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Becoming a buddha is not so difficult. A buddha is someone who is enlightened, capable of loving and forgiving. You know that at times you’re like that. So enjoy being a buddha. When you sit, allow the buddha in you to sit. When you walk, allow the buddha in you to walk. Enjoy your practice. If you don’t become a buddha, who will?

Every single person contains the seeds of goodness, kindness, and enlightenment. We all have the seed of buddhanature. To give the buddha in you a chance to manifest both in yourself and your loved ones, you have to water those seeds. When we act as if people have these seeds inside them, it gives us and them the strength and energy to help these seeds grow and flower. If we act as if we don’t believe in our inherent goodness, we blame others for our suffering and we lose our happiness.

You can use the goodness in yourself to transform your suffering and the tendency to be angry, cruel, and afraid. But you don’t want to throw your suffering away because you can use it. Your suffering is compost that gives you the understanding to nourish your happiness and the happiness of your loved one.


Two Gardens

You have two gardens: your own garden and that of your beloved. First, you have to take care of your own garden and master the art of gardening. In each one of us there are flowers and there is also garbage. The garbage is the anger, fear, discrimination, and jealousy within us. If you water the garbage, you will strengthen the negative seeds. If you water the flowers of compassion, understanding, and love, you will strengthen the positive seeds. What you grow is up to you.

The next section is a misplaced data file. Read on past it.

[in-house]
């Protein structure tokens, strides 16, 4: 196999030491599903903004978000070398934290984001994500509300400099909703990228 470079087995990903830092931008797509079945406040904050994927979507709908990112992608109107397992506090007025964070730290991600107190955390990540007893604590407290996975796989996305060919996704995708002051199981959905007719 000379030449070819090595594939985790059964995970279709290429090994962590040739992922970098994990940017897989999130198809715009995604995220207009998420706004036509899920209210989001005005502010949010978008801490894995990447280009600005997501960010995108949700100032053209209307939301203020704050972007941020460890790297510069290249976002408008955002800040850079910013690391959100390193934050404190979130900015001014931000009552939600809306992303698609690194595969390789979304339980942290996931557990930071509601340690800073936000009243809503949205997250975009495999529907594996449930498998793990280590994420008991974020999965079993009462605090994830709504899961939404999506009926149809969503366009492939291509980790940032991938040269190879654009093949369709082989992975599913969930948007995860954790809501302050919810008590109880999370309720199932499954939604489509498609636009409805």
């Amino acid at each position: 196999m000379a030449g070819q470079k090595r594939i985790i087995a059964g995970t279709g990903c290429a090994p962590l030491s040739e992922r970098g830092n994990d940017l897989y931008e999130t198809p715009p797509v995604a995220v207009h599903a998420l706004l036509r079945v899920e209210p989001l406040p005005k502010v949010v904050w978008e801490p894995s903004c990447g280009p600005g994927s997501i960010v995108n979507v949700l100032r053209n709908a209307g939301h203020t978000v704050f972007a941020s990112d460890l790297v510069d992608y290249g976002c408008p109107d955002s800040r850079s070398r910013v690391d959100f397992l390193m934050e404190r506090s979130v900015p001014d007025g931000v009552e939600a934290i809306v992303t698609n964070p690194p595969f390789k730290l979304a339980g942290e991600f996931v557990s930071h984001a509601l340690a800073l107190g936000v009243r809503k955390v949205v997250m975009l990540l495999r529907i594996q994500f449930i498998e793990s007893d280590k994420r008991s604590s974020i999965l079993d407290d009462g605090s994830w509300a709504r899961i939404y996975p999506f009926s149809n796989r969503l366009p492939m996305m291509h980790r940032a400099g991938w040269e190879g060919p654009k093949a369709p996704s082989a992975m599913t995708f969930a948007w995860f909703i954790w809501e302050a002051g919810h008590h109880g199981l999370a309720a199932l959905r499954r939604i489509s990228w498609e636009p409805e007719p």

If you don’t know how to practice selective watering in your own garden, then you won’t have enough wisdom to help water the flowers in the garden of your beloved. In cultivating your own garden well, you also help to cultivate her or his garden. Even a week of practice can make a big difference. You are more than intelligent enough to do the work. You need to take your situation in hand and not allow it to get out of control. You can do it. Every time you practice walking mindfully, investing your mind and body in every step, you are taking your situation in hand. Every time you breathe in and know you are breathing in, every time you breathe out and smile to your out-breath, you are yourself, you are your own master, and you are the gardener in your own garden. We are relying on you to take good care of your garden, so that you can help your beloved to take care of hers.